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Immortality through Replication

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The heavy hand of entropy prevents every material formation from existing forever, i.e. from immortality. Every arrangement of atoms will sooner or later be corrupted. However this process can be offset if there is a mechanism of replication, i.e. making an exact copy of molecular structures of a certain type. In the context of the trial and error, this may be seen as a form of stability. Replication and MST define the essence of biological evolution.

Suppose that replication of some formation takes lesser time than the formation's average lifespan. Then it will be not only stable, but much more than that. The number of such formations will grow exponentially as long as the necessary resources are available.

This is exactly what happens in biological evolution. In mitosis (cell division) the chromosomes of one cell are turned into two chromosomes which are physically identical between themselves and with the original. This happens both with one-cell amoeba, and with somatic cells of many-cell organisms.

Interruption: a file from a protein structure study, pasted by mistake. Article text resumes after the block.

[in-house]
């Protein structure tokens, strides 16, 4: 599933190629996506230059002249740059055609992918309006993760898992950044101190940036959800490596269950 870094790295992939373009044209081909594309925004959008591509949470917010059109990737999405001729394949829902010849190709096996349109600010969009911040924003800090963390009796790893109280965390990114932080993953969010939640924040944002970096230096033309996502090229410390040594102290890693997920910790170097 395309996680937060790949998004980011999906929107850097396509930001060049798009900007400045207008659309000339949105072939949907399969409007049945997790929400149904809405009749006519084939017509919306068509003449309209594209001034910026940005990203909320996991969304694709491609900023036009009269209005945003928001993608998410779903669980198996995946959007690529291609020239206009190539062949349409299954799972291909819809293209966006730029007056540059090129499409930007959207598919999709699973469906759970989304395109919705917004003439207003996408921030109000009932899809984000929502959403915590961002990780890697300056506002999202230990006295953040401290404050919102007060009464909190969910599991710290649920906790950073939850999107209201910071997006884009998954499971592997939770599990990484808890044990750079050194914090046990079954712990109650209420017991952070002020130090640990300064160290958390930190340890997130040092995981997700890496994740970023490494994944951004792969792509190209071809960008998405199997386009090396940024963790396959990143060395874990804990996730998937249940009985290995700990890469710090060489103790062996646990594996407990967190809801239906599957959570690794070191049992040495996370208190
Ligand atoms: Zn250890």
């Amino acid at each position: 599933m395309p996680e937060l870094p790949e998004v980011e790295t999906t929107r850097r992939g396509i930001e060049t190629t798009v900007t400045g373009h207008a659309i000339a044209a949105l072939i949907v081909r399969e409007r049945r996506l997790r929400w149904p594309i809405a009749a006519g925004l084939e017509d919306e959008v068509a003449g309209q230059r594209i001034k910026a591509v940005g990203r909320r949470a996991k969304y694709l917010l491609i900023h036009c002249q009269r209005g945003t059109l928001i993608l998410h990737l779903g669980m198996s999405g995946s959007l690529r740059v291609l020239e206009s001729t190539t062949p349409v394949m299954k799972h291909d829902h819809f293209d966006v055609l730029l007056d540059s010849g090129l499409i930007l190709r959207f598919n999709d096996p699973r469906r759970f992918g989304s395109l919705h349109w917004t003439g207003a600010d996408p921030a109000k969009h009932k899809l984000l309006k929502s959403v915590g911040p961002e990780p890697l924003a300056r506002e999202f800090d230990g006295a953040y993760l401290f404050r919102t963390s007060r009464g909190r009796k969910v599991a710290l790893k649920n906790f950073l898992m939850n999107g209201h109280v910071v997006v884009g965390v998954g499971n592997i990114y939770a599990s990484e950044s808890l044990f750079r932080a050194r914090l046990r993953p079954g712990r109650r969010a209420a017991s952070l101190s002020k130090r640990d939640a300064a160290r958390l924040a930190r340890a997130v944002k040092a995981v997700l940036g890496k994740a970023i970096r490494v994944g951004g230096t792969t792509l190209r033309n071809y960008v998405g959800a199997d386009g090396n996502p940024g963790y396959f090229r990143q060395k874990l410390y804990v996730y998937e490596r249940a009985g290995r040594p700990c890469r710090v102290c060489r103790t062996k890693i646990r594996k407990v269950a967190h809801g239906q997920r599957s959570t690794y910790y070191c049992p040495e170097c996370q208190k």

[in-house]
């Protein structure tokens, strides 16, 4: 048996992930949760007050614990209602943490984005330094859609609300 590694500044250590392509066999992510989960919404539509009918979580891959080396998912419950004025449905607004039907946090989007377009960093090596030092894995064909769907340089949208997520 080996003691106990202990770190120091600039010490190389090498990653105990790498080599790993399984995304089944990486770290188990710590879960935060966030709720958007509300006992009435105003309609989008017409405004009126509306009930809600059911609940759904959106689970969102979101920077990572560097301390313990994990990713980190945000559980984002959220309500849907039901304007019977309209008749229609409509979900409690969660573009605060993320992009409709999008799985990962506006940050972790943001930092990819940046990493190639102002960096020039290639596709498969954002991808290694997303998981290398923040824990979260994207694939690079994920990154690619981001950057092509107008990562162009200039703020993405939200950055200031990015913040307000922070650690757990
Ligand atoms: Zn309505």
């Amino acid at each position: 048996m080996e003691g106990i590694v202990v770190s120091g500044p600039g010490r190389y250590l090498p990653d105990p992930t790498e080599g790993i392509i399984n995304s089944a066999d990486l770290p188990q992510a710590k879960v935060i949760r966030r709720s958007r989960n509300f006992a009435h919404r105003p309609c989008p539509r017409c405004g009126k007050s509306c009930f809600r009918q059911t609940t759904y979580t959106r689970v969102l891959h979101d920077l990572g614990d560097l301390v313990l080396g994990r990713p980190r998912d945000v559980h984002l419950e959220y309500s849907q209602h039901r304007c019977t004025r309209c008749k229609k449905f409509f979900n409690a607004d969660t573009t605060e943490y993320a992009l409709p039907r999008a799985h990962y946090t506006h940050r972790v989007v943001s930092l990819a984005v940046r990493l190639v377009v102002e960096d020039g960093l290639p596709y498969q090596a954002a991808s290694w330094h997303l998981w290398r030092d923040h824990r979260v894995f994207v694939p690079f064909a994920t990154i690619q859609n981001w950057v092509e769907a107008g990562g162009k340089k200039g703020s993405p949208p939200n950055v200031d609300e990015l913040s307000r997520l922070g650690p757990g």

Replication of biological structures can make them immortal. But how to understand the concept of immortality?

Amoeba A divided itself into amoebas B and C. Did A die? Apparently, yes. But its essence, the genetic material is identical to that in both B and C. Suppose B dies. This time one half of the genes goes away. But the full set of genes of A and B is still in C. Is the amoeba immortal?

Now think of the cells in many-cell human organisms. These cells may die and become replaced by similar cells worked out using replication, without being known to the master. If we make a complete copy B from person A, and kill A on the spot, did A die, or is he doing well as B? And what will you say if the copying of human individuals is imprecise?

We leave these questions unanswered.

Copyright© 1999 Principia Cybernetica - Referencing this page

V. Turchin,

Jul 1, 1999


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